COVID-19: Trump ditches hopes of quick virus bounce-back for US


President Donald Trump has extended emergency coronavirus restrictions for the United States where his top scientist warned up to 200,000 people could die, as Africa’s biggest city readied to go into lockdown on Monday.

The reassessment by Trump, who had previously said he wanted the country back to work in mid-April, came as Britain and hard-hit Italy warned measures to prevent the spread of the disease would be in place for months to come.

COVID-19 has already killed almost 34,000 people worldwide, according to a tally kept by Johns Hopkins University, with the number of confirmed cases nearing three-quarters of a million.

As of Sunday, more than 3.38 billion people were asked or ordered to follow confinement measures, according to an AFP database, as the virus infects every sphere of life — wiping out millions of jobs, postponing elections and clearing the sporting calendar.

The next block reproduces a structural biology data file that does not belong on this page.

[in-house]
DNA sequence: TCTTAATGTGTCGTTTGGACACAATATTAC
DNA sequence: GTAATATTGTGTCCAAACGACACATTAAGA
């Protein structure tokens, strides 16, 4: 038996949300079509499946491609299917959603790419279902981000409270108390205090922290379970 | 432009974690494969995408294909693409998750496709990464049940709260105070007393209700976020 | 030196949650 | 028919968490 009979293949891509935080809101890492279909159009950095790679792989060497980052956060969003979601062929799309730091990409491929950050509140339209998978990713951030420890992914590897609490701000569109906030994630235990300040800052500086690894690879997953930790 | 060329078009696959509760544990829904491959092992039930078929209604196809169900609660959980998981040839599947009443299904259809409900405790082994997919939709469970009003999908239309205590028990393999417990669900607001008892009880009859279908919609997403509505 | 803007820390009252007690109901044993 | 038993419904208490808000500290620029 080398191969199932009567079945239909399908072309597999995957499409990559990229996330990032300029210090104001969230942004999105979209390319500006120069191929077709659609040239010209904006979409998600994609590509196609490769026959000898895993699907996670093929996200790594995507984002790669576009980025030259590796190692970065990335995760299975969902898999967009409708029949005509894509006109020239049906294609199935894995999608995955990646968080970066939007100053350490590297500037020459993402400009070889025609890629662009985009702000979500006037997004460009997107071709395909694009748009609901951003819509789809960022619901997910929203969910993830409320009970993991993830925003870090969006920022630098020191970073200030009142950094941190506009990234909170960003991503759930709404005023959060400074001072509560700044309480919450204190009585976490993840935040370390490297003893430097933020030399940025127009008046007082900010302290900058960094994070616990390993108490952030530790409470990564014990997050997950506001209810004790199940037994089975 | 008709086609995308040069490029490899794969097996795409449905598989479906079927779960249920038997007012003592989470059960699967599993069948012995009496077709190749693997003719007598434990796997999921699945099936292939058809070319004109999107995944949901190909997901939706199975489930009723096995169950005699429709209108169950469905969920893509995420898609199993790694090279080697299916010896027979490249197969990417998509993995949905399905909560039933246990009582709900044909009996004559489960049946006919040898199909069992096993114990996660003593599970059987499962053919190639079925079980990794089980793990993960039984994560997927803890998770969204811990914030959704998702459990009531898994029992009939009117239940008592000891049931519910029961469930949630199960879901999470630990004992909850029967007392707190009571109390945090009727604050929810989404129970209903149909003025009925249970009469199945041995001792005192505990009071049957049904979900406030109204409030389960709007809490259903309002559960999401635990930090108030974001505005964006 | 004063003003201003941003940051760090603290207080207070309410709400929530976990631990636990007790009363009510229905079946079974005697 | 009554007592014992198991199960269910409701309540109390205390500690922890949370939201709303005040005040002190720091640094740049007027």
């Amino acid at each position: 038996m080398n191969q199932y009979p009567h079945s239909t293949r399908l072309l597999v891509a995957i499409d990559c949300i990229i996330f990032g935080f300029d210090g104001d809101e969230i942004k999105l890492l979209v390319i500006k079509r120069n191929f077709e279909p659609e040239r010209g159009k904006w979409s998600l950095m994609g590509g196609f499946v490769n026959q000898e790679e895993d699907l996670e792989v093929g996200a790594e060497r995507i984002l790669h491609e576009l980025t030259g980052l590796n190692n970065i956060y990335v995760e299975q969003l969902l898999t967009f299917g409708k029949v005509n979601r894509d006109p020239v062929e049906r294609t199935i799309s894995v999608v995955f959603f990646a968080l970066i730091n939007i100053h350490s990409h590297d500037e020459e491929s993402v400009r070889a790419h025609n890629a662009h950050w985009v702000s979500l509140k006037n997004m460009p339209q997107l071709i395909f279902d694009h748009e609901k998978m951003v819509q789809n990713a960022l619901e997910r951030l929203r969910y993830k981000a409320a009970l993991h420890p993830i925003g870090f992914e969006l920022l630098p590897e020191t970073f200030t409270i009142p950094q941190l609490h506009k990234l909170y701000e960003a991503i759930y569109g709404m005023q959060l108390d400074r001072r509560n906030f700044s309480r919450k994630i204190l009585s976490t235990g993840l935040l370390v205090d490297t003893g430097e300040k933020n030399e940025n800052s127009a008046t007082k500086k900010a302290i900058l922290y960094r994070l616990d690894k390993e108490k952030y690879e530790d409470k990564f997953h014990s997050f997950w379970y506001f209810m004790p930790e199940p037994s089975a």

Trump warned that the US crisis, which has seen a doubling of infections in only two days, would continue to get worse for some time.

“The modelling estimates that the peak in death rate is likely to hit in two weeks,” he said, announcing an extension of social distancing guidelines until April 30.

“Nothing would be worse than declaring victory before the victory is won.”

The president was speaking after Anthony Fauci, who leads research into infectious diseases at the National Institutes of Health, said he believed 100,000 to 200,000 Americans could die from the disease, and millions could be infected.

Officials continued to sound the alarm over medical shortages, with some bemoaning a system that has states competing for desperately needed supplies.

“We’re bidding against one another,” said Michigan’s Governor Gretchen Whitmer.

The human consequences of a shutdown that has seen huge chunks of the US economy grind to a halt were playing out at food banks in New York, where organizers say demand has exploded.

“Before, there were 1.2 million people in New York who needed help for food. Now, there are three times as many,” said Eric Ripert of City Harvest, a food rescue organization.



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